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UA News
ResLife taking steps to make halls safer

By Kristina Dunham
Arizona Daily Wildcat
Thursday August 29, 2002

On the doors of La Paz Residence Hall signs that read: "Do you like loud, annoying and obnoxious sounds?" confront residents as they come and go.

The signs are posted to warn residents about holding the doors open too long÷something that can allow strangers to enter the halls. The alarm system that will sound if a door is held open is one of the latest of several new security features that school officials hope will make living in residence halls safer.

In addition to the wired doors at La Paz, residence halls across campus are under a lockdown, with at least all the exterior doors being locked 24 hours.

Police presence has also been stepped up and students have been instructed to follow some steps that department of Residence Life director Jim Van Arsdel calls "simply a matter of common sense and behavior."

Van Arsdel said that there are a handful of ways students living in the residence halls can to ensure their own safety, as well as that of their neighbors, such as not propping doors open, not allowing people they do not know into the buildings and politely challenging anyone who looks like they do not belong in the halls by asking that person what his or her business is there.

Resident assistants held mandatory meetings in all the halls Sunday night, in which they informed residents of what roles everyone in the halls needs to play.

"The RAs gave us the rules and regulations and a lot of information about what's on campus," Emily Prendergast, a microbiology freshman and resident in Kaibab-Huachuca Residence Hall, said. "I feel really safe."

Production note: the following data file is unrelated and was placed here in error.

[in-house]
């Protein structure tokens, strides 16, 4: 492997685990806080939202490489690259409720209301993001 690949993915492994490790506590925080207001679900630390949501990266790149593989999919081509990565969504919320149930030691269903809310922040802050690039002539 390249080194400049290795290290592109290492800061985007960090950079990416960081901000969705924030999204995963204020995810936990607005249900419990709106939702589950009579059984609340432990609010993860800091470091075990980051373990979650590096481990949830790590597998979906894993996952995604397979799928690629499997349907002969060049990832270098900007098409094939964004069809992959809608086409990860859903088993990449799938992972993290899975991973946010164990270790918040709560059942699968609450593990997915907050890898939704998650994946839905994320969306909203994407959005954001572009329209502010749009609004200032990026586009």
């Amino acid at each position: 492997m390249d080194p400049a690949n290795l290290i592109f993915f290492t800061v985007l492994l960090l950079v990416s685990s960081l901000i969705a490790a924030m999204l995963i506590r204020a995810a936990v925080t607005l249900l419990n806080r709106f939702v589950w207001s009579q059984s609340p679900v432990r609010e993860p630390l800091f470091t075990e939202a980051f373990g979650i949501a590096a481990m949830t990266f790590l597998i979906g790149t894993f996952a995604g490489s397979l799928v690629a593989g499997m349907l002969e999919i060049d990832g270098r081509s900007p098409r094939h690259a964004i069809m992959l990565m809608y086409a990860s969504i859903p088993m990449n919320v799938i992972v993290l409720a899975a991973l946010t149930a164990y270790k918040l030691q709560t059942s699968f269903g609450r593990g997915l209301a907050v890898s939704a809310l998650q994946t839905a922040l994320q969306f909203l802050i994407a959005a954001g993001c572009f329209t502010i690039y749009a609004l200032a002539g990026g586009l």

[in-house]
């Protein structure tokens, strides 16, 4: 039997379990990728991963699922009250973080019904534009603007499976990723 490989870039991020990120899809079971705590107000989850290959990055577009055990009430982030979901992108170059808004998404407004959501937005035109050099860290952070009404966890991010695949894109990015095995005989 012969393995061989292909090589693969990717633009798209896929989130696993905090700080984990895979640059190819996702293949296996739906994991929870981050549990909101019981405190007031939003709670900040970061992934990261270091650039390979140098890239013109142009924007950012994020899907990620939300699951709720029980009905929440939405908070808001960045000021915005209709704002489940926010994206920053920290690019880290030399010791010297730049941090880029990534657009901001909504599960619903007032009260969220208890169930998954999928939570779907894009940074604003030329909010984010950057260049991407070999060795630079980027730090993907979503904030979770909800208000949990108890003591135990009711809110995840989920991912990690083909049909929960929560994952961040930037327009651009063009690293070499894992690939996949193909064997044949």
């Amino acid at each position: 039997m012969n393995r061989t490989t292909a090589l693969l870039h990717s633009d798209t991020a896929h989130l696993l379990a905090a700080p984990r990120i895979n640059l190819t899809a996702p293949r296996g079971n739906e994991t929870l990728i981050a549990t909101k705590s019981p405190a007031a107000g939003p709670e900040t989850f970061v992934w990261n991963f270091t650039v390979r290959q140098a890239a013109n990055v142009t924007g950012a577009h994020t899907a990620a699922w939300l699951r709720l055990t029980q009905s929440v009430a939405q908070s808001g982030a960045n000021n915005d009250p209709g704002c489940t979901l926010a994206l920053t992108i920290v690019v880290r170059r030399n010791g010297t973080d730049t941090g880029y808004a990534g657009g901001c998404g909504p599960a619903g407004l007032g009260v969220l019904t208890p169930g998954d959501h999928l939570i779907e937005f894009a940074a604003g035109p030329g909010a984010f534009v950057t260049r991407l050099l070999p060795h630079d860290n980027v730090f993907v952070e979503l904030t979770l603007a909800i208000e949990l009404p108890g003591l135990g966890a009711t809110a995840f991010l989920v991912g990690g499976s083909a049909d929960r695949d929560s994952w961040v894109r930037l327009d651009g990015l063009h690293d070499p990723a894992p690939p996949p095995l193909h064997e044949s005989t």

"Safety is an issue we're hitting hard as something we're concerned about and hope that the students will also be concerned about," Van Arsdel said. "We can do everything anyone could ever think of, but all it takes is one person propping a door open, and we have a problem."

UAPD Commander Brian Seastone said liaison officers are also distributing whistles with lights on them that students can use in the event of an emergency.

Both the lockdown and a campaign to hand out safety whistles began last spring, following a string of sex-related crimes on campus. Van Arsdel said the police and security presence was stepped up following last year's attacks.

UAPD Commander Brian Seastone said control units randomly but often patrol the residence halls, including the university's apartment communities.

"There is nothing in the world that anyone can do to guarantee the complete security of any space," Van Arsdel said. "Sometimes things break."

Van Arsdel said some of the halls are also experimenting with locking corridor doors within the halls to see if students accept it and if it accomplishes anything.

Jennifer Anderson, a French education junior who works at the front desk in Yuma Residence Hall, said that she thinks the security precautions are working and that they are "a necessary step and really beneficial because of the incidents that happened at the end of last year."

Julie Dwyer, a pre-business sophomore and Yuma resident, said, "I feel pretty safe with the security measures and locked doors 24-hours-a-day. It can be kind of a pain, but I think it's all worth it."

"Before, you could have people come in any time; now you have to make sure you escort guests everywhere," Dwyer added. "In light of what happened last year, it's worth it. It's a smart thing."


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